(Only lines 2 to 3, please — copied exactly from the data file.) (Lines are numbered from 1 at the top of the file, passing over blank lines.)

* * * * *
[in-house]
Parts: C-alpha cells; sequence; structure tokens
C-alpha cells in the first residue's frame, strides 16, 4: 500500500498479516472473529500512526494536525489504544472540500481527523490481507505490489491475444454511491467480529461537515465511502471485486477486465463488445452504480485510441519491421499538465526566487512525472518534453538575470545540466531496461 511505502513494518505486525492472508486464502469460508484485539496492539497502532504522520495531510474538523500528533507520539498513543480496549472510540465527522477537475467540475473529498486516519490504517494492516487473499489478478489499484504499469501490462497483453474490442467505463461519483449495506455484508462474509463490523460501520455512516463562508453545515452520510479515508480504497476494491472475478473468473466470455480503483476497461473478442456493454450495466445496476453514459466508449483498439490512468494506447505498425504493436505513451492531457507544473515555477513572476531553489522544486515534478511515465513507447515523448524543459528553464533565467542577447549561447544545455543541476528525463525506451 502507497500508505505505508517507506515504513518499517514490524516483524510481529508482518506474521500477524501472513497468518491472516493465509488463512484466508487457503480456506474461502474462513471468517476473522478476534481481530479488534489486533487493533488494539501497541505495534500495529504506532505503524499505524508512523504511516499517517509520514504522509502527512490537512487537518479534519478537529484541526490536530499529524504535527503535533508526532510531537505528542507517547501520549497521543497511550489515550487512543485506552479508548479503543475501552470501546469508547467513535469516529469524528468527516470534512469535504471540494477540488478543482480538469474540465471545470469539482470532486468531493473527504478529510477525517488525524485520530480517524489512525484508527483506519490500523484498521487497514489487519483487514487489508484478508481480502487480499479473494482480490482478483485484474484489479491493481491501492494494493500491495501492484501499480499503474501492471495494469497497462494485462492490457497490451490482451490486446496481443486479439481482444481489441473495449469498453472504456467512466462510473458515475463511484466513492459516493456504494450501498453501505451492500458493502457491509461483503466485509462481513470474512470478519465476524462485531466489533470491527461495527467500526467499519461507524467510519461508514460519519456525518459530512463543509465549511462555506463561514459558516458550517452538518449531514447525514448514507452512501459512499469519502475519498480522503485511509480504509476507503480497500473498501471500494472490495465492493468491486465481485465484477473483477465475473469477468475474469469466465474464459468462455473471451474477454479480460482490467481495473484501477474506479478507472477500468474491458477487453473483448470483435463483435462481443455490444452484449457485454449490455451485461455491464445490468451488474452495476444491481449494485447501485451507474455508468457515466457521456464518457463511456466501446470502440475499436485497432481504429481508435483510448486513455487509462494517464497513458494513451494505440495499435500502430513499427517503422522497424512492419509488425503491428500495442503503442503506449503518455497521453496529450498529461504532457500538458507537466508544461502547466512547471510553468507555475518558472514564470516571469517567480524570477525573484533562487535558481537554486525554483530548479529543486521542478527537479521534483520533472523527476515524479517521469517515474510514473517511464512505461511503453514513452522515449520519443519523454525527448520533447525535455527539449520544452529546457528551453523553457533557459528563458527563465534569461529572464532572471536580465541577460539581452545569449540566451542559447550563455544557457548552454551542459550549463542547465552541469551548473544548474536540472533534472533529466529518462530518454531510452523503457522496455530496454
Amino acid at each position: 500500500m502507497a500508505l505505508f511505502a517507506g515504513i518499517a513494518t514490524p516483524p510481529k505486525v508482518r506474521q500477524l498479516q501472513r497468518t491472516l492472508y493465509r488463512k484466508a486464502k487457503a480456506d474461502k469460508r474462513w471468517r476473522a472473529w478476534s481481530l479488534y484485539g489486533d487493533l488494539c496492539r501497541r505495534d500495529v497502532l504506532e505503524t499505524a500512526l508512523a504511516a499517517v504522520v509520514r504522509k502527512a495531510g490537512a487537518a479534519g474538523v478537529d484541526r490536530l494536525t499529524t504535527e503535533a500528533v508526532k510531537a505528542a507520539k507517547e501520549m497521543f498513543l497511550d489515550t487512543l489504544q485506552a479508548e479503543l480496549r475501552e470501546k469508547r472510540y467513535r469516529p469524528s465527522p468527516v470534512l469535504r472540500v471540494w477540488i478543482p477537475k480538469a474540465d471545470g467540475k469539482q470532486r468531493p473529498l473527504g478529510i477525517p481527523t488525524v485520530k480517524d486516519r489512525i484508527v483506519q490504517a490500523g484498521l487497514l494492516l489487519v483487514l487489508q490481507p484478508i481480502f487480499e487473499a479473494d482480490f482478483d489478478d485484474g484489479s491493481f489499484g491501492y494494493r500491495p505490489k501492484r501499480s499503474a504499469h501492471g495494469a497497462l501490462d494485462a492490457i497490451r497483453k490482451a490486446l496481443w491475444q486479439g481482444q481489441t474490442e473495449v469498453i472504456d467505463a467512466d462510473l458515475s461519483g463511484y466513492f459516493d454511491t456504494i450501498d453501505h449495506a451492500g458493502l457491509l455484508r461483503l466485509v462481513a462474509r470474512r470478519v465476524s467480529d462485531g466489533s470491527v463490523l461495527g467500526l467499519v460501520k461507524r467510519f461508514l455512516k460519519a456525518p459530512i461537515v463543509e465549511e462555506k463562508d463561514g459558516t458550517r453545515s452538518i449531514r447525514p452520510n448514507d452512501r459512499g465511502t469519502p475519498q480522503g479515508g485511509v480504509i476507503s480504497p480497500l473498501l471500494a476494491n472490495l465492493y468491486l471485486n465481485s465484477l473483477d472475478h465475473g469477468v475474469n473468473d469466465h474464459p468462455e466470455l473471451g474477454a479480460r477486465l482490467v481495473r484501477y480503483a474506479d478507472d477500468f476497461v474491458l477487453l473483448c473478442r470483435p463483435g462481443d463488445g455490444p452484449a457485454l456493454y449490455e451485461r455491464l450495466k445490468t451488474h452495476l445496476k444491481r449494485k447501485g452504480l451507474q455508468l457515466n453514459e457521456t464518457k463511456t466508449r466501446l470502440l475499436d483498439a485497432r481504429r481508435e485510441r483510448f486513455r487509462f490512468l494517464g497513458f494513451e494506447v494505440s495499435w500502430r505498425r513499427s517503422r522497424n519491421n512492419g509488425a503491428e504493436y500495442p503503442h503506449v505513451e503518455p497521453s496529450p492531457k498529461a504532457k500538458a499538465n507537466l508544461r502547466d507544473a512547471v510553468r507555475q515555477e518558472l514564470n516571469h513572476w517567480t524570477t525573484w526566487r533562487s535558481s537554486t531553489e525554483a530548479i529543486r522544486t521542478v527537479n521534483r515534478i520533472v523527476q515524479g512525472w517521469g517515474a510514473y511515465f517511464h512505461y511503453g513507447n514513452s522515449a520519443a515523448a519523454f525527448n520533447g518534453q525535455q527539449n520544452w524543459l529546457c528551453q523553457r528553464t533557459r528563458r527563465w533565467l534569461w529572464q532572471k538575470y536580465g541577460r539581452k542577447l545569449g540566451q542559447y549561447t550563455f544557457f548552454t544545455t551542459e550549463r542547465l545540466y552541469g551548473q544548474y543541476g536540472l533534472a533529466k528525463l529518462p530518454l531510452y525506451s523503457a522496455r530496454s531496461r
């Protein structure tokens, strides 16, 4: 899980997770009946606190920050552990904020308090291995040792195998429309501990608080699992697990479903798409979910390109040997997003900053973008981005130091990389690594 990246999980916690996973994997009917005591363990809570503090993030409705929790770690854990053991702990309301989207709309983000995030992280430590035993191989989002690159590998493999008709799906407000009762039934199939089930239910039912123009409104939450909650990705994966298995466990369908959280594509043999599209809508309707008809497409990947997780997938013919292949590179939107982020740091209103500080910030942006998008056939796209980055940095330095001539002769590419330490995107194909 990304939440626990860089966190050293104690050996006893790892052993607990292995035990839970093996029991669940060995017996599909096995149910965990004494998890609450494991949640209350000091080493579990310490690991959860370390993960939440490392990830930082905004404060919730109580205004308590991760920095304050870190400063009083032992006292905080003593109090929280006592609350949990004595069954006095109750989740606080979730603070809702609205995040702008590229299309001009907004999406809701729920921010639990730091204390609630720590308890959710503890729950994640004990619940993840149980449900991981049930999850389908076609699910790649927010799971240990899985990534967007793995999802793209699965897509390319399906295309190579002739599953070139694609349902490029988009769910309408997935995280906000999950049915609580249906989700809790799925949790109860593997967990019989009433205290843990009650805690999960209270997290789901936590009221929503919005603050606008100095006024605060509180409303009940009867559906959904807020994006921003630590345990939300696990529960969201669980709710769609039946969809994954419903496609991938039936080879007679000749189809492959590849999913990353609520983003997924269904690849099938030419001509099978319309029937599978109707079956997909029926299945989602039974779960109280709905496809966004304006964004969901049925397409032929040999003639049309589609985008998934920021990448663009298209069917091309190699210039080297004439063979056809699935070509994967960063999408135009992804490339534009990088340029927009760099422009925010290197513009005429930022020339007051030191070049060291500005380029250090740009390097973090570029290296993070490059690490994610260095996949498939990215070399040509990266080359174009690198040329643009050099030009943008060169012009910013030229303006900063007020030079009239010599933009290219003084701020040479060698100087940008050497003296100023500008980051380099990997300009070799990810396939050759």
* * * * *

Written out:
Parts: C-alpha cells; sequence; structure tokens
C-alpha cells in the first residue's frame, strides 16, 4: 500500500498479516472473529500512526494536525489504544472540500481527523490481507505490489491475444454511491467480529461537515465511502471485486477486465463488445452504480485510441519491421499538465526566487512525472518534453538575470545540466531496461 511505502513494518505486525492472508486464502469460508484485539496492539497502532504522520495531510474538523500528533507520539498513543480496549472510540465527522477537475467540475473529498486516519490504517494492516487473499489478478489499484504499469501490462497483453474490442467505463461519483449495506455484508462474509463490523460501520455512516463562508453545515452520510479515508480504497476494491472475478473468473466470455480503483476497461473478442456493454450495466445496476453514459466508449483498439490512468494506447505498425504493436505513451492531457507544473515555477513572476531553489522544486515534478511515465513507447515523448524543459528553464533565467542577447549561447544545455543541476528525463525506451 502507497500508505505505508517507506515504513518499517514490524516483524510481529508482518506474521500477524501472513497468518491472516493465509488463512484466508487457503480456506474461502474462513471468517476473522478476534481481530479488534489486533487493533488494539501497541505495534500495529504506532505503524499505524508512523504511516499517517509520514504522509502527512490537512487537518479534519478537529484541526490536530499529524504535527503535533508526532510531537505528542507517547501520549497521543497511550489515550487512543485506552479508548479503543475501552470501546469508547467513535469516529469524528468527516470534512469535504471540494477540488478543482480538469474540465471545470469539482470532486468531493473527504478529510477525517488525524485520530480517524489512525484508527483506519490500523484498521487497514489487519483487514487489508484478508481480502487480499479473494482480490482478483485484474484489479491493481491501492494494493500491495501492484501499480499503474501492471495494469497497462494485462492490457497490451490482451490486446496481443486479439481482444481489441473495449469498453472504456467512466462510473458515475463511484466513492459516493456504494450501498453501505451492500458493502457491509461483503466485509462481513470474512470478519465476524462485531466489533470491527461495527467500526467499519461507524467510519461508514460519519456525518459530512463543509465549511462555506463561514459558516458550517452538518449531514447525514448514507452512501459512499469519502475519498480522503485511509480504509476507503480497500473498501471500494472490495465492493468491486465481485465484477473483477465475473469477468475474469469466465474464459468462455473471451474477454479480460482490467481495473484501477474506479478507472477500468474491458477487453473483448470483435463483435462481443455490444452484449457485454449490455451485461455491464445490468451488474452495476444491481449494485447501485451507474455508468457515466457521456464518457463511456466501446470502440475499436485497432481504429481508435483510448486513455487509462494517464497513458494513451494505440495499435500502430513499427517503422522497424512492419509488425503491428500495442503503442503506449503518455497521453496529450498529461504532457500538458507537466508544461502547466512547471510553468507555475518558472514564470516571469517567480524570477525573484533562487535558481537554486525554483530548479529543486521542478527537479521534483520533472523527476515524479517521469517515474510514473517511464512505461511503453514513452522515449520519443519523454525527448520533447525535455527539449520544452529546457528551453523553457533557459528563458527563465534569461529572464532572471536580465541577460539581452545569449540566451542559447550563455544557457548552454551542459550549463542547465552541469551548473544548474536540472533534472533529466529518462530518454531510452523503457522496455530496454